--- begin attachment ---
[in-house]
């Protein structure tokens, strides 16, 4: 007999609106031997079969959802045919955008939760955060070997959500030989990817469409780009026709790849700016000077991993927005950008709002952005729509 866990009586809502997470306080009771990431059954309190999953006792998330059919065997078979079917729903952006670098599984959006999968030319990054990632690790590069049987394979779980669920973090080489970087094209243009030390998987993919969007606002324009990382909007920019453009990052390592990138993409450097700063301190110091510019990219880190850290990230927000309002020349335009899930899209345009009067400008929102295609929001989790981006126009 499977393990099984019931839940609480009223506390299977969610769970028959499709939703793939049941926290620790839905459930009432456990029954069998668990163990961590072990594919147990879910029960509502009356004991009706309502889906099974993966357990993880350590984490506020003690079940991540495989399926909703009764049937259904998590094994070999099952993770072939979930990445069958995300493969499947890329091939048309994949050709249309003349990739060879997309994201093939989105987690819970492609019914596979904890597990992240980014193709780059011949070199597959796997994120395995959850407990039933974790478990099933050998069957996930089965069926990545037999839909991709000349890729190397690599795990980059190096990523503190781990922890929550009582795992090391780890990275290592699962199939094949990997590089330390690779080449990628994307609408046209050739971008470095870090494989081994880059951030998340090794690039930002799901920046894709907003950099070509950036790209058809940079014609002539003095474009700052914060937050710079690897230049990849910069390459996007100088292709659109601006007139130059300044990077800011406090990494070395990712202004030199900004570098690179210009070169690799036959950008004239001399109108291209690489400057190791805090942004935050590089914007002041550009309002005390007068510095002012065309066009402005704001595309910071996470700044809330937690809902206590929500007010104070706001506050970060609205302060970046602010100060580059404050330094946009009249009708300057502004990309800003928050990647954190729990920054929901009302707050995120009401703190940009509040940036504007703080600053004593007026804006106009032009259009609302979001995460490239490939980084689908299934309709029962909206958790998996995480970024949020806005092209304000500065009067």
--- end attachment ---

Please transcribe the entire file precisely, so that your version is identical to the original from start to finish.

[in-house]
């Protein structure tokens, strides 16, 4: 007999609106031997079969959802045919955008939760955060070997959500030989990817469409780009026709790849700016000077991993927005950008709002952005729509 866990009586809502997470306080009771990431059954309190999953006792998330059919065997078979079917729903952006670098599984959006999968030319990054990632690790590069049987394979779980669920973090080489970087094209243009030390998987993919969007606002324009990382909007920019453009990052390592990138993409450097700063301190110091510019990219880190850290990230927000309002020349335009899930899209345009009067400008929102295609929001989790981006126009 499977393990099984019931839940609480009223506390299977969610769970028959499709939703793939049941926290620790839905459930009432456990029954069998668990163990961590072990594919147990879910029960509502009356004991009706309502889906099974993966357990993880350590984490506020003690079940991540495989399926909703009764049937259904998590094994070999099952993770072939979930990445069958995300493969499947890329091939048309994949050709249309003349990739060879997309994201093939989105987690819970492609019914596979904890597990992240980014193709780059011949070199597959796997994120395995959850407990039933974790478990099933050998069957996930089965069926990545037999839909991709000349890729190397690599795990980059190096990523503190781990922890929550009582795992090391780890990275290592699962199939094949990997590089330390690779080449990628994307609408046209050739971008470095870090494989081994880059951030998340090794690039930002799901920046894709907003950099070509950036790209058809940079014609002539003095474009700052914060937050710079690897230049990849910069390459996007100088292709659109601006007139130059300044990077800011406090990494070395990712202004030199900004570098690179210009070169690799036959950008004239001399109108291209690489400057190791805090942004935050590089914007002041550009309002005390007068510095002012065309066009402005704001595309910071996470700044809330937690809902206590929500007010104070706001506050970060609205302060970046602010100060580059404050330094946009009249009708300057502004990309800003928050990647954190729990920054929901009302707050995120009401703190940009509040940036504007703080600053004593007026804006106009032009259009609302979001995460490239490939980084689908299934309709029962909206958790998996995480970024949020806005092209304000500065009067």